Newswise — Seismologists with UC San Diego's Scripps Institution of Oceanography are availalbe to discuss the 6.3 seismic event that registered in North Korea and is being reported as due to testing a hydrogen bomb.
Unlike earlier North Korean tests, the waves set off at this explosion were observed at seismic observatories across the whole world including those operated by UC San DIego's IRIS/IDA global network. Our experts say there are several reasons they know this is an explosion rather than a natural earthquake. Yhe explosion originated in a region of North Korea where natural earthquakes rarely occur, and also the depth was zero, whereas many earthquakes originate at many kilometers beneath the earth’s surface.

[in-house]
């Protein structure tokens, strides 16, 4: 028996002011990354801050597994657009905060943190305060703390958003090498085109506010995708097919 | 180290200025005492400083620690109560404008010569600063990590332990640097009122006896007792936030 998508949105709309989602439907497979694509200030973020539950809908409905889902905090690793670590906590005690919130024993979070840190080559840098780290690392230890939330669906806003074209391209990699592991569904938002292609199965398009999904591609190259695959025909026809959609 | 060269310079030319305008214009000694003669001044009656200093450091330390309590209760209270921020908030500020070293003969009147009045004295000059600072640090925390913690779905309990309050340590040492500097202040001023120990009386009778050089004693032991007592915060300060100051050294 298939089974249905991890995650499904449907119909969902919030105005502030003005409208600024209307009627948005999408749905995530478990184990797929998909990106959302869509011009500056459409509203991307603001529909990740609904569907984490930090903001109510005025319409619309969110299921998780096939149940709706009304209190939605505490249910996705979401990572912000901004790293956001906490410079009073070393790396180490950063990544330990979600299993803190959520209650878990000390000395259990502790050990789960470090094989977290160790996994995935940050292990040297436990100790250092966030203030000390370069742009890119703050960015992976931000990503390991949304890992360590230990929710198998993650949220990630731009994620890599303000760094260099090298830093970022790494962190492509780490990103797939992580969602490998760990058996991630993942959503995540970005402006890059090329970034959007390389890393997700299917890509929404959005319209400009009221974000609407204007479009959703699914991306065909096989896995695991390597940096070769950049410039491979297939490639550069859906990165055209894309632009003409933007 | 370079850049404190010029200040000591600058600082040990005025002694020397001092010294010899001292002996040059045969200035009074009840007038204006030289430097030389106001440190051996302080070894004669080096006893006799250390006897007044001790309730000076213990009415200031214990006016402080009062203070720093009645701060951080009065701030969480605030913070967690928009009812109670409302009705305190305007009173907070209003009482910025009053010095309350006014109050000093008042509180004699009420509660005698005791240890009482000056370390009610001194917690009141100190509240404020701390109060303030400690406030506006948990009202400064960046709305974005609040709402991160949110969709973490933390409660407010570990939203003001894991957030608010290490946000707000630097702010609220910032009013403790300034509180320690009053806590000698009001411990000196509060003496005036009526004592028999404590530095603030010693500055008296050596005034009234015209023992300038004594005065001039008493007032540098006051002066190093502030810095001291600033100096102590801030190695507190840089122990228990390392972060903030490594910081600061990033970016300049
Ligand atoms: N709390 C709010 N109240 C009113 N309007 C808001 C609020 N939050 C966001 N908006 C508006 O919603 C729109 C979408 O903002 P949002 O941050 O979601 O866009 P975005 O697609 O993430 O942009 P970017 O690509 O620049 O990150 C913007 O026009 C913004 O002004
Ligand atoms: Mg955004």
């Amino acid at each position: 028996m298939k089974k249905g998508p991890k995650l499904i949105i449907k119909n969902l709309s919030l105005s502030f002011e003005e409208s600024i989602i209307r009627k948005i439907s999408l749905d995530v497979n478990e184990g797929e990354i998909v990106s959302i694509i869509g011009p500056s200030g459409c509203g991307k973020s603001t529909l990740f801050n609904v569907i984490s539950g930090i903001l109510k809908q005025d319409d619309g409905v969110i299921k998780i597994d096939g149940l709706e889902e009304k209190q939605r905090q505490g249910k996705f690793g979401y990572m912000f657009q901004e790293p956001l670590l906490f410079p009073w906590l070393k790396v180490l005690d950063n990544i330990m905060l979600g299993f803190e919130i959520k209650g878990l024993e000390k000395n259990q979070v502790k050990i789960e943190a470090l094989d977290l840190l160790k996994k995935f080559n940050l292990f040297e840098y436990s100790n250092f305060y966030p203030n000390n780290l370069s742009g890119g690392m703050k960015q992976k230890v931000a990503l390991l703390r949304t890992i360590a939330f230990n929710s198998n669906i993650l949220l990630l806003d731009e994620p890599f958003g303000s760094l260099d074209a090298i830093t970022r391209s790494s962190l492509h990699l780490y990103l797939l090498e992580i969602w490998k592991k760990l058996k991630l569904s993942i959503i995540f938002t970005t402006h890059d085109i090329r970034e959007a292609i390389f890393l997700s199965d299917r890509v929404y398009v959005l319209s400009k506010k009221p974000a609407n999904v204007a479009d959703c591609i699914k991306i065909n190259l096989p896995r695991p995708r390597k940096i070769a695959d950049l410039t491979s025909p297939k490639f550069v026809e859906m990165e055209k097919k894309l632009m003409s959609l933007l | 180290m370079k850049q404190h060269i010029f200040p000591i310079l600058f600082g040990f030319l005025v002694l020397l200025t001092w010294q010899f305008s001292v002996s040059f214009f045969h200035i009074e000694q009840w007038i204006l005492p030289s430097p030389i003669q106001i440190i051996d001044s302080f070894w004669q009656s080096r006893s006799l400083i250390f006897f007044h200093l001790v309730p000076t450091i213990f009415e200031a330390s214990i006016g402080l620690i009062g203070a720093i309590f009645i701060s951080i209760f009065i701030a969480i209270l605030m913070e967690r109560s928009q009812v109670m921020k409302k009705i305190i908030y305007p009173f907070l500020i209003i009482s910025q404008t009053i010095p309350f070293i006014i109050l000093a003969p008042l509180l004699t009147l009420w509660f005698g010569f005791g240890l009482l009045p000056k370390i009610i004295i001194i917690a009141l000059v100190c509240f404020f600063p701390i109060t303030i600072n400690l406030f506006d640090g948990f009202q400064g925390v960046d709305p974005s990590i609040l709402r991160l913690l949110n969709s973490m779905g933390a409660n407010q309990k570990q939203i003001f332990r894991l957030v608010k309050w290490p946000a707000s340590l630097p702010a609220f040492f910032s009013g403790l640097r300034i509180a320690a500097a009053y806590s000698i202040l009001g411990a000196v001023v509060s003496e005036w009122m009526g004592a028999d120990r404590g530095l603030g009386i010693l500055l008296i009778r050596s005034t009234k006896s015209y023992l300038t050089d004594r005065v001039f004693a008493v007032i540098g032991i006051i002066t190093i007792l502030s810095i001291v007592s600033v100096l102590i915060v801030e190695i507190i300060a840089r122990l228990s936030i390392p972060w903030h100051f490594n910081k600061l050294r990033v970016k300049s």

The clinching observation is that ratio of the body wave magnitude to surface wave magnitude is large.  In laymen’s terms, we observe waves with greater compressional energy relative to shear energy than would be the case for an earthquake.
The following individuals are available over the weekend to discuss:
Dr. Peter Davis, Executive Director, Project IDA at UC San Diego. Davis manages an international seismographic network with 41 stations in 26 countries worldwide.
Dr. Frank Vernon, Research Geophysicist at the Institute of Geophysics and Planetary Physics at Scripps at UC San Diego. Specializes in earthquake seismology and real-time environmental sensor networks.